Medicare’s high out-of-pocket (OOP) costs will substantially reduce retiree’s income from Social Security benefits and other sources, according to a new working paper from the Center for Retirement Research at Boston College.
Average OOP spending (excluding long-term care) was $4,274 per year in 2014, with approximately two-thirds ($2,965) spent on premiums. In 2014, the average retiree had only 65.7% of his Social Security benefits remaining after OOP spending and only 82.2% of total income.
Nearly one-fifth (18%) of retirees had less than half of their 2014 Social Security income remaining after OOP spending, with 6% of retirees falling below 50% of total income.
Post-OOP benefit ratios increased concurrently with the introduction of Medicare Part D for retirees who lacked prescription drug coverage prior to 2006. This group also saw a small increase after the donut hole began closing in 2010.
With less than two-thirds of their Social Security benefits available for non-medical consumption, and limited income outside of Social Security for much of the elderly population, many retirees likely feel that making ends meet is difficult.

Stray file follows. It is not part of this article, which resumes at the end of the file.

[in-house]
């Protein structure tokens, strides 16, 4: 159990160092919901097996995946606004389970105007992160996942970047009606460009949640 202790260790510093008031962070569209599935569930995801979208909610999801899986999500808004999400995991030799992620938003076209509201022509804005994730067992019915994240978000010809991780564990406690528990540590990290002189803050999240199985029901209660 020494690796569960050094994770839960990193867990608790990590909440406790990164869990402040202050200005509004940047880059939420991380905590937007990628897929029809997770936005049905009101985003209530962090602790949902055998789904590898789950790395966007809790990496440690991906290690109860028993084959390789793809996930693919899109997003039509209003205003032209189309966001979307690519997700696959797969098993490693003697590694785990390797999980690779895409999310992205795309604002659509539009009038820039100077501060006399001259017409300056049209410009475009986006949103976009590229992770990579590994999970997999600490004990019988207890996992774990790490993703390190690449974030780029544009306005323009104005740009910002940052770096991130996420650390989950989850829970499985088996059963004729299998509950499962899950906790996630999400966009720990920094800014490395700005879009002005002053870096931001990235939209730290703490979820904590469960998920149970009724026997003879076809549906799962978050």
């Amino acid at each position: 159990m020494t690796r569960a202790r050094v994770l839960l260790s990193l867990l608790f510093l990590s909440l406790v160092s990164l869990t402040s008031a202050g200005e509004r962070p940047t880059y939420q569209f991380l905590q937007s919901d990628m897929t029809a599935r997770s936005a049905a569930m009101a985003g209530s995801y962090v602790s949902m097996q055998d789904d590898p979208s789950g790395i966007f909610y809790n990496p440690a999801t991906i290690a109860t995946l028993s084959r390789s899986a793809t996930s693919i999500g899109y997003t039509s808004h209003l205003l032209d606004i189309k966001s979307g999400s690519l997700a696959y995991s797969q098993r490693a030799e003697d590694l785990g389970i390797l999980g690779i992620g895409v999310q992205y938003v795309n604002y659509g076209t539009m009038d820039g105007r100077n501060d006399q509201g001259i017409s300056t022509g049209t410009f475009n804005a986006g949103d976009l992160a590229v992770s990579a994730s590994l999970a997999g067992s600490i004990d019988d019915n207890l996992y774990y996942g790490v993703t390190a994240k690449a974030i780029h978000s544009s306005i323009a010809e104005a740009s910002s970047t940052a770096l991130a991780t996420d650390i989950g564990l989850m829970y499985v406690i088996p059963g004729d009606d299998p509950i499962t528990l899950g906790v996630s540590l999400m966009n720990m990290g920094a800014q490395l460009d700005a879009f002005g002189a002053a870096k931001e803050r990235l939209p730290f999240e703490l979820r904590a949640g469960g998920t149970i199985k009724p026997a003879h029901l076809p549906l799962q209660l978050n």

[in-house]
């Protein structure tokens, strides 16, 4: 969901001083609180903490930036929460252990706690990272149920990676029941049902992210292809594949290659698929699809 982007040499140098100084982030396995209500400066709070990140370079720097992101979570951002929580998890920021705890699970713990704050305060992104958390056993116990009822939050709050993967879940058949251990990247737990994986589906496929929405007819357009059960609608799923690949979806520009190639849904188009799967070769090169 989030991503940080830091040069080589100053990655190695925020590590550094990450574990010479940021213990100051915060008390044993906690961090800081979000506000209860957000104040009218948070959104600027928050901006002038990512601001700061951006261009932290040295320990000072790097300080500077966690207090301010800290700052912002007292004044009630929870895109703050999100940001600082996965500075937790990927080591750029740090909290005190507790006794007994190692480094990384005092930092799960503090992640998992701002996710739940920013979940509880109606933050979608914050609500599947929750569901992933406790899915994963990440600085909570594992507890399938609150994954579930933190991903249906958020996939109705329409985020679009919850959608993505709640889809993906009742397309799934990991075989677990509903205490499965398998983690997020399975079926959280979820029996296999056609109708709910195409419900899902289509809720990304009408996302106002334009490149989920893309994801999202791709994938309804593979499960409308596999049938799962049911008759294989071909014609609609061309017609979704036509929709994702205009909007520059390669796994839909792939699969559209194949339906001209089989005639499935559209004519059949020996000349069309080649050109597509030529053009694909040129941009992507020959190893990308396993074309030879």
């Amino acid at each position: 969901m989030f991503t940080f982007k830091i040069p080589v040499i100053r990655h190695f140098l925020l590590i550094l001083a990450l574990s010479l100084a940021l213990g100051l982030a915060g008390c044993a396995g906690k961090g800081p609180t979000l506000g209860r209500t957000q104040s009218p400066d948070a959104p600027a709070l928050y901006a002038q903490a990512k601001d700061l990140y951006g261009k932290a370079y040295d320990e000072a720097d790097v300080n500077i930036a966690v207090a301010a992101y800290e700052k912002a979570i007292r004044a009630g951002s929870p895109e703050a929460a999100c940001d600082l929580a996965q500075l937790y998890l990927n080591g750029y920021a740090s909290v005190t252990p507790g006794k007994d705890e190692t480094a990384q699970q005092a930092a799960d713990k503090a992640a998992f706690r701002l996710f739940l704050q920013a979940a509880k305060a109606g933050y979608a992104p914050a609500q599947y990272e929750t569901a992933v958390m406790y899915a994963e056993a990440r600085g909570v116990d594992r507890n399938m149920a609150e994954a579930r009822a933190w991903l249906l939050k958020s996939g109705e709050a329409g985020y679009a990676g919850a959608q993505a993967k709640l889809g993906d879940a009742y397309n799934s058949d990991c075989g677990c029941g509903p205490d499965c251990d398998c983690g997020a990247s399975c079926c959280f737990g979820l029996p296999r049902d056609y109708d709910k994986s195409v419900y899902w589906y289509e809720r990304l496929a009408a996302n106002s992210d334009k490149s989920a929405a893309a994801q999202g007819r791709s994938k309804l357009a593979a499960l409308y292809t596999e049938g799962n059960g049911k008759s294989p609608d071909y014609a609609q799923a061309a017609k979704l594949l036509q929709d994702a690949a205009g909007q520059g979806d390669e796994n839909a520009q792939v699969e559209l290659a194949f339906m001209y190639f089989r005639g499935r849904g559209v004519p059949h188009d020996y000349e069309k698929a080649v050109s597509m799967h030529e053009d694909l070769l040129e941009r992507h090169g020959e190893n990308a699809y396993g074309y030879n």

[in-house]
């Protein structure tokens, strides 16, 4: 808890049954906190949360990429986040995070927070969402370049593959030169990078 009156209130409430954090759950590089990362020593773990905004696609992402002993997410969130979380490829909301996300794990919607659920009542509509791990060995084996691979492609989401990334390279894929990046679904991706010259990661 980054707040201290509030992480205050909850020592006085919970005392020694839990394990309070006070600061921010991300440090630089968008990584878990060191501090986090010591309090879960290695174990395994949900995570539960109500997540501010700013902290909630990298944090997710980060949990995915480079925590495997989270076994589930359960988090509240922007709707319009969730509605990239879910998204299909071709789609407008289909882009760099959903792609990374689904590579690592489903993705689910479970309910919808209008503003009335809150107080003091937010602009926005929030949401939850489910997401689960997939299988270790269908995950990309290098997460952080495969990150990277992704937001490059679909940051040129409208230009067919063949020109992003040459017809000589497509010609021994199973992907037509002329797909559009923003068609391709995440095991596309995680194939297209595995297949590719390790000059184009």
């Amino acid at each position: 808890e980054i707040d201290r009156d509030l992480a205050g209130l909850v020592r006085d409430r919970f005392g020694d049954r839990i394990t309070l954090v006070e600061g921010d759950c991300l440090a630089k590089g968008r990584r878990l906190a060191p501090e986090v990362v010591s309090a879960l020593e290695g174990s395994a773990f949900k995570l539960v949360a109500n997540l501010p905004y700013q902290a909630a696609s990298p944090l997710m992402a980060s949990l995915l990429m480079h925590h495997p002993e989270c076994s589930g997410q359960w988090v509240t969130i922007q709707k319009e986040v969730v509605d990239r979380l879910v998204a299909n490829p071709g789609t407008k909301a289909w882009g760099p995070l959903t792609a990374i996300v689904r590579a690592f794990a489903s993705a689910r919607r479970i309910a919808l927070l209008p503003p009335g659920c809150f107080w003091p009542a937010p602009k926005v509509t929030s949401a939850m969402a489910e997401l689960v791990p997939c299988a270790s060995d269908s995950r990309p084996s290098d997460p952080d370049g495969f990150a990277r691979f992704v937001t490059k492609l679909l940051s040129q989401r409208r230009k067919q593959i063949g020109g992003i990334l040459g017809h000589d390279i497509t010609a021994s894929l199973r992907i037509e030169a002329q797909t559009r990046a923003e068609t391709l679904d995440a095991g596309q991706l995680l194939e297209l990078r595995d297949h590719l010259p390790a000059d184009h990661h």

Medicare spending per beneficiary is expected to resume its decades-long rise by the end of the decade, putting more pressure on retirees’ budgets. The CRR researchers used the 2002-2014 Health and Retirement Study to calculate post-OOP benefit ratios, defined as the share of either Social Security benefits or total income available for non-medical spending.
The project decomposes the share of income that is going toward premium payments and services delivered. It examines how these post-OOP benefit ratios differ by age, gender, income, supplemental insurance coverage, and health status.
The project also updates the changes in OOP spending and the post-OOP income ratios that followed the introduction of Medicare Part D prescription drug coverage in 2006 and the closing of the “donut hole” coverage gap in 2010, which decreased OOP costs under Part D for those spending moderate amounts on prescriptions.
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